Background: The majority of cervical cancers, the most prevalent cancer among Nepali women, are diagnosedin advanced stage leading to high mortality in Nepal. The present study explored factors associated with latediagnosis. Materials and
Methods: A cross-sectional study was carried out in two specialized cancer hospitalsof Nepal from August 12 to October 12, 2012. Randomly selected 110 cervical cancer patients were interviewedand their medical records were reviewed. Multivariate logistic regression analysis was performed to predictassociations.
Results: Mean age of patients was 52.7years (SD=10.6), 66% were illiterate and 77% were ruralinhabitants. Medical shops (33.6%) and private hospitals (31%) were major first contact points of patientswith health care providers (HCP). There was no cervical/per-speculum examination (78.2%) and symptomsmisinterpretation (90%) of patients occurred in initial consultation with HCP. Four in every five cases (80.9%)of cervical cancer had late diagnosis. Literate women (adjusted OR=0.121, CI: 0.030-0.482) and women havingabnormal vaginal bleeding as early symptom (adjusted OR=0.160, CI: 0.035-0.741) were less likely to suffer latediagnosis. Women who shared their symptoms late (adjusted OR=4.272, CI: 1.110-16.440) and did so with peopleother than their husband (adjusted OR=12.701, CI: 1.132-142.55) were more likely for late diagnosis.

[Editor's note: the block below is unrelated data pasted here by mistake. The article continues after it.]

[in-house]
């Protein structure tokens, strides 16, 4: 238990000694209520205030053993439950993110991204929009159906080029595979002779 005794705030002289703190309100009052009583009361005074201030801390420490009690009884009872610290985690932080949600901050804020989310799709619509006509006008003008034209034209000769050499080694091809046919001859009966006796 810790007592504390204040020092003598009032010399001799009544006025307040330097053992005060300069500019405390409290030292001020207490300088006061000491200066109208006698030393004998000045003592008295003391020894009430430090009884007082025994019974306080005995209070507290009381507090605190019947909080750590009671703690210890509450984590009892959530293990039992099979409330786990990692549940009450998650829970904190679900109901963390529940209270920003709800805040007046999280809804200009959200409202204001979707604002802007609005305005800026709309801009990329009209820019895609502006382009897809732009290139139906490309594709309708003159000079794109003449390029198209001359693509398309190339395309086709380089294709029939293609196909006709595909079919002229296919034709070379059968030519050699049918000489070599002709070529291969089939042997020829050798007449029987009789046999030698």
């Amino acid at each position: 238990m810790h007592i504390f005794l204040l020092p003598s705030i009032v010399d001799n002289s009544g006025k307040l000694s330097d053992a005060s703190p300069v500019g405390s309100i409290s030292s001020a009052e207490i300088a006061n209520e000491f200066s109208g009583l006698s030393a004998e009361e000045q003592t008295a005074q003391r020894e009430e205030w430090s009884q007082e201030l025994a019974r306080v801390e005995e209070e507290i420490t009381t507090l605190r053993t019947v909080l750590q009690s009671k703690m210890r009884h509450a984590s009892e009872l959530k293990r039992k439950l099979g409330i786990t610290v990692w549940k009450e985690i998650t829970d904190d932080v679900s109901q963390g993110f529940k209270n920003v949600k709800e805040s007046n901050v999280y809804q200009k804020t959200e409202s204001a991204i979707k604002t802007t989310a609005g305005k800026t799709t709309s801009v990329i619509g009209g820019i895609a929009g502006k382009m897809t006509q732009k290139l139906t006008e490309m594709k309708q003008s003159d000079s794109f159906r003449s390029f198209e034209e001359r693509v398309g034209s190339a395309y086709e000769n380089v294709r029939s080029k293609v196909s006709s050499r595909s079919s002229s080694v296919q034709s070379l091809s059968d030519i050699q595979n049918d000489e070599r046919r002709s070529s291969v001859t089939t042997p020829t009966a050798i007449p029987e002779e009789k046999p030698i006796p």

Conclusions:High level of illiteracy among women and their problematic health seeking behavior for gynecological symptomsare responsible for late diagnosis of cervical cancer in Nepal. In the absence of a routine screening program,prevention interventions should be focused on raising awareness of gynecological symptoms and improvinghealth seeking behavior of women for such symptoms.